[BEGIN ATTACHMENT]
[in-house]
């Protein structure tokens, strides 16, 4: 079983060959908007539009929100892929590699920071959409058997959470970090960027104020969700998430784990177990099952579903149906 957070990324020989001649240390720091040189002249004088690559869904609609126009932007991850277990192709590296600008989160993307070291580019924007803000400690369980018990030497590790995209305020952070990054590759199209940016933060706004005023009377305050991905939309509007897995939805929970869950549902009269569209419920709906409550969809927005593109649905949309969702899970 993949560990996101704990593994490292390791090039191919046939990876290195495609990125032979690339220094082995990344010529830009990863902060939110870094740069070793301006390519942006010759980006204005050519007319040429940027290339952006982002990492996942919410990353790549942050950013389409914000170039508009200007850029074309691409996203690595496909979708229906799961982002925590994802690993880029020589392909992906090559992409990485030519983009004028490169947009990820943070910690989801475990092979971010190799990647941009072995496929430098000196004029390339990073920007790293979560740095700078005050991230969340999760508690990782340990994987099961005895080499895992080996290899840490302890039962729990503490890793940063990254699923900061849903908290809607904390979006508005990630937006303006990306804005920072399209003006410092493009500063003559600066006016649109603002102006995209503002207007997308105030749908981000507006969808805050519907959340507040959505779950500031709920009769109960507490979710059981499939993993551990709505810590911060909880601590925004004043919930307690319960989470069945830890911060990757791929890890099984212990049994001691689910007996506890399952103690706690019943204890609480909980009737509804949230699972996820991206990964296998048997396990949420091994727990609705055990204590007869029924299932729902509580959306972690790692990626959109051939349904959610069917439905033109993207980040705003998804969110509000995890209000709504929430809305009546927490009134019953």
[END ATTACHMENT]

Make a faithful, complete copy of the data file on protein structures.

[in-house]
């Protein structure tokens, strides 16, 4: 079983060959908007539009929100892929590699920071959409058997959470970090960027104020969700998430784990177990099952579903149906 957070990324020989001649240390720091040189002249004088690559869904609609126009932007991850277990192709590296600008989160993307070291580019924007803000400690369980018990030497590790995209305020952070990054590759199209940016933060706004005023009377305050991905939309509007897995939805929970869950549902009269569209419920709906409550969809927005593109649905949309969702899970 993949560990996101704990593994490292390791090039191919046939990876290195495609990125032979690339220094082995990344010529830009990863902060939110870094740069070793301006390519942006010759980006204005050519007319040429940027290339952006982002990492996942919410990353790549942050950013389409914000170039508009200007850029074309691409996203690595496909979708229906799961982002925590994802690993880029020589392909992906090559992409990485030519983009004028490169947009990820943070910690989801475990092979971010190799990647941009072995496929430098000196004029390339990073920007790293979560740095700078005050991230969340999760508690990782340990994987099961005895080499895992080996290899840490302890039962729990503490890793940063990254699923900061849903908290809607904390979006508005990630937006303006990306804005920072399209003006410092493009500063003559600066006016649109603002102006995209503002207007997308105030749908981000507006969808805050519907959340507040959505779950500031709920009769109960507490979710059981499939993993551990709505810590911060909880601590925004004043919930307690319960989470069945830890911060990757791929890890099984212990049994001691689910007996506890399952103690706690019943204890609480909980009737509804949230699972996820991206990964296998048997396990949420091994727990609705055990204590007869029924299932729902509580959306972690790692990626959109051939349904959610069917439905033109993207980040705003998804969110509000995890209000709504929430809305009546927490009134019953």